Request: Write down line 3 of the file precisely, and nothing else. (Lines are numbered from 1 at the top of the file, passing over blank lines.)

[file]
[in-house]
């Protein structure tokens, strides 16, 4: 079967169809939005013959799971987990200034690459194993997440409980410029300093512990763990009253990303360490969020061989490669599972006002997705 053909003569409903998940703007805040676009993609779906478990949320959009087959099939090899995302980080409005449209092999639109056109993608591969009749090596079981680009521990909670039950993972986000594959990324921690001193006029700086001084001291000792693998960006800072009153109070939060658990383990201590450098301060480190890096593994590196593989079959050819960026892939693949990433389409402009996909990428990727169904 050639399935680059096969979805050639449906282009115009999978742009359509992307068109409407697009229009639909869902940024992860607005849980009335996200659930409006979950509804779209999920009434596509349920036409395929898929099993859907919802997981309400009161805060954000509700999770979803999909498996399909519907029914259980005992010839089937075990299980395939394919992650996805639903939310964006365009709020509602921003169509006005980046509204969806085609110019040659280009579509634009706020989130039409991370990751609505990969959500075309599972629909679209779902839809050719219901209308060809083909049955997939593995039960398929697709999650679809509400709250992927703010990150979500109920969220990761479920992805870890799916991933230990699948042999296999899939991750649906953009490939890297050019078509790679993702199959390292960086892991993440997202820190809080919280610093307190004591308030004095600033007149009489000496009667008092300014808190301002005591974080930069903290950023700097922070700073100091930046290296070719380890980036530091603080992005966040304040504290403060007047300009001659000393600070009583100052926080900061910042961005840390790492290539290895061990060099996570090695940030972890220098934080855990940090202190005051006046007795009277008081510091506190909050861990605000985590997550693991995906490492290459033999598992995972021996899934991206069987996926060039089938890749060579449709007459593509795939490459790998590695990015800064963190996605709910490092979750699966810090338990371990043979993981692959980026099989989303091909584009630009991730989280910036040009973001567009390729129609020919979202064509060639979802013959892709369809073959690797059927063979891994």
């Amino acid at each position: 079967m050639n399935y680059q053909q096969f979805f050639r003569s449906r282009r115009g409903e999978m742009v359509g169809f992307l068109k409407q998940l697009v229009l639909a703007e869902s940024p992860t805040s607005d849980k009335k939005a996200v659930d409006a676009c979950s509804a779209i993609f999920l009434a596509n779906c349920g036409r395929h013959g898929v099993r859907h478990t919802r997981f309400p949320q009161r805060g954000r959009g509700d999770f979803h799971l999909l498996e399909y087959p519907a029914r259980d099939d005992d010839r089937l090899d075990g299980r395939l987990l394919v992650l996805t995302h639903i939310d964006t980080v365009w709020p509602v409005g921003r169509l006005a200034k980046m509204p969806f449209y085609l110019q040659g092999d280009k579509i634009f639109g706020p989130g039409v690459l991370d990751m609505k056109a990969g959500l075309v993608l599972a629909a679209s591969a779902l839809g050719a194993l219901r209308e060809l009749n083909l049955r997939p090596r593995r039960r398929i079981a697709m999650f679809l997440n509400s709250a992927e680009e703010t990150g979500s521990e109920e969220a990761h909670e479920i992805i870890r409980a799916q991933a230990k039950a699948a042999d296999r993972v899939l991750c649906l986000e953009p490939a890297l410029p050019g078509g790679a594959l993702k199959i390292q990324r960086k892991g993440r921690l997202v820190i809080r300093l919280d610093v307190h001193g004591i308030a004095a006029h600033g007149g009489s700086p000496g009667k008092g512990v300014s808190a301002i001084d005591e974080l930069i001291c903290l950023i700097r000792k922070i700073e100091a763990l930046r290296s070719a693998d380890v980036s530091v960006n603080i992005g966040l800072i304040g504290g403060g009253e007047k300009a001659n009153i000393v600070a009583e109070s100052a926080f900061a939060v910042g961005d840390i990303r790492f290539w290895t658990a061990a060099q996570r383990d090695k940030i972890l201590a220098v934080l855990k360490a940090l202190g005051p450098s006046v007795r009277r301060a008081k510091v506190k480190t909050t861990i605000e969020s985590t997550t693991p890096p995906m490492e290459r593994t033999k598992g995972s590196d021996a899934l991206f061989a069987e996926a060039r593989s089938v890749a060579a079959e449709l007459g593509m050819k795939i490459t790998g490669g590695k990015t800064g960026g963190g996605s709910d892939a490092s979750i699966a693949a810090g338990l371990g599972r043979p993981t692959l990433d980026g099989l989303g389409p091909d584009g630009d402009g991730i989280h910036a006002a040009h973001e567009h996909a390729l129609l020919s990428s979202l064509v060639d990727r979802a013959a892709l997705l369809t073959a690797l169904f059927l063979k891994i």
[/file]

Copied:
């Amino acid at each position: 079967m050639n399935y680059q053909q096969f979805f050639r003569s449906r282009r115009g409903e999978m742009v359509g169809f992307l068109k409407q998940l697009v229009l639909a703007e869902s940024p992860t805040s607005d849980k009335k939005a996200v659930d409006a676009c979950s509804a779209i993609f999920l009434a596509n779906c349920g036409r395929h013959g898929v099993r859907h478990t919802r997981f309400p949320q009161r805060g954000r959009g509700d999770f979803h799971l999909l498996e399909y087959p519907a029914r259980d099939d005992d010839r089937l090899d075990g299980r395939l987990l394919v992650l996805t995302h639903i939310d964006t980080v365009w709020p509602v409005g921003r169509l006005a200034k980046m509204p969806f449209y085609l110019q040659g092999d280009k579509i634009f639109g706020p989130g039409v690459l991370d990751m609505k056109a990969g959500l075309v993608l599972a629909a679209s591969a779902l839809g050719a194993l219901r209308e060809l009749n083909l049955r997939p090596r593995r039960r398929i079981a697709m999650f679809l997440n509400s709250a992927e680009e703010t990150g979500s521990e109920e969220a990761h909670e479920i992805i870890r409980a799916q991933a230990k039950a699948a042999d296999r993972v899939l991750c649906l986000e953009p490939a890297l410029p050019g078509g790679a594959l993702k199959i390292q990324r960086k892991g993440r921690l997202v820190i809080r300093l919280d610093v307190h001193g004591i308030a004095a006029h600033g007149g009489s700086p000496g009667k008092g512990v300014s808190a301002i001084d005591e974080l930069i001291c903290l950023i700097r000792k922070i700073e100091a763990l930046r290296s070719a693998d380890v980036s530091v960006n603080i992005g966040l800072i304040g504290g403060g009253e007047k300009a001659n009153i000393v600070a009583e109070s100052a926080f900061a939060v910042g961005d840390i990303r790492f290539w290895t658990a061990a060099q996570r383990d090695k940030i972890l201590a220098v934080l855990k360490a940090l202190g005051p450098s006046v007795r009277r301060a008081k510091v506190k480190t909050t861990i605000e969020s985590t997550t693991p890096p995906m490492e290459r593994t033999k598992g995972s590196d021996a899934l991206f061989a069987e996926a060039r593989s089938v890749a060579a079959e449709l007459g593509m050819k795939i490459t790998g490669g590695k990015t800064g960026g963190g996605s709910d892939a490092s979750i699966a693949a810090g338990l371990g599972r043979p993981t692959l990433d980026g099989l989303g389409p091909d584009g630009d402009g991730i989280h910036a006002a040009h973001e567009h996909a390729l129609l020919s990428s979202l064509v060639d990727r979802a013959a892709l997705l369809t073959a690797l169904f059927l063979k891994i």